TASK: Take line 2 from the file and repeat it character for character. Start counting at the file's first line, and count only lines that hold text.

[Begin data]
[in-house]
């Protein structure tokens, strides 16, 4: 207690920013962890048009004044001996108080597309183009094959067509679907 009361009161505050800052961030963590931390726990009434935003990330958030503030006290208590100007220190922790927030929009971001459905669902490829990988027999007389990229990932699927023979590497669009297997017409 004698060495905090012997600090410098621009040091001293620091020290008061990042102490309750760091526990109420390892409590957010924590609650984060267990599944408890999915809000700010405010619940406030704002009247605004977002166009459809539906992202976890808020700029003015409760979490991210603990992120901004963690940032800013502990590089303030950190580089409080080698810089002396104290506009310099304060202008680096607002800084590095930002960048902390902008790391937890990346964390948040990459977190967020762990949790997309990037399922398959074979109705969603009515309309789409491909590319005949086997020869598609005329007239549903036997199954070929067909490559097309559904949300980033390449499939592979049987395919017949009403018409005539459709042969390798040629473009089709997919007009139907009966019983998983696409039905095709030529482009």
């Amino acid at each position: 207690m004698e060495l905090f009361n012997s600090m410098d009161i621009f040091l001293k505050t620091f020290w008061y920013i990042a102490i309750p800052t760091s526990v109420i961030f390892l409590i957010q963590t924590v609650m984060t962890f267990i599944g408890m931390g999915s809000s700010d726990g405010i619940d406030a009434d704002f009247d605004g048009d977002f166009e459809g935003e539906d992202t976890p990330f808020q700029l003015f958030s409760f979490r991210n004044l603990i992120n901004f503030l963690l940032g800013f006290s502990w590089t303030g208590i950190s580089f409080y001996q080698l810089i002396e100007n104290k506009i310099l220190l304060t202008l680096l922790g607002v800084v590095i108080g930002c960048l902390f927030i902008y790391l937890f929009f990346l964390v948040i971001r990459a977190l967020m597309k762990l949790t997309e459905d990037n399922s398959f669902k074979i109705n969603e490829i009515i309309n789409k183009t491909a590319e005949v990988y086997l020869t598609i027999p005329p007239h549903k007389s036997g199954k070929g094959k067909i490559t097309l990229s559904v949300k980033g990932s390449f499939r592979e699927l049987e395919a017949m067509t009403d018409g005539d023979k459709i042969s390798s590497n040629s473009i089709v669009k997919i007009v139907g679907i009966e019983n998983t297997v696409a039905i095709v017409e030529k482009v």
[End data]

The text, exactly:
């Protein structure tokens, strides 16, 4: 207690920013962890048009004044001996108080597309183009094959067509679907 009361009161505050800052961030963590931390726990009434935003990330958030503030006290208590100007220190922790927030929009971001459905669902490829990988027999007389990229990932699927023979590497669009297997017409 004698060495905090012997600090410098621009040091001293620091020290008061990042102490309750760091526990109420390892409590957010924590609650984060267990599944408890999915809000700010405010619940406030704002009247605004977002166009459809539906992202976890808020700029003015409760979490991210603990992120901004963690940032800013502990590089303030950190580089409080080698810089002396104290506009310099304060202008680096607002800084590095930002960048902390902008790391937890990346964390948040990459977190967020762990949790997309990037399922398959074979109705969603009515309309789409491909590319005949086997020869598609005329007239549903036997199954070929067909490559097309559904949300980033390449499939592979049987395919017949009403018409005539459709042969390798040629473009089709997919007009139907009966019983998983696409039905095709030529482009």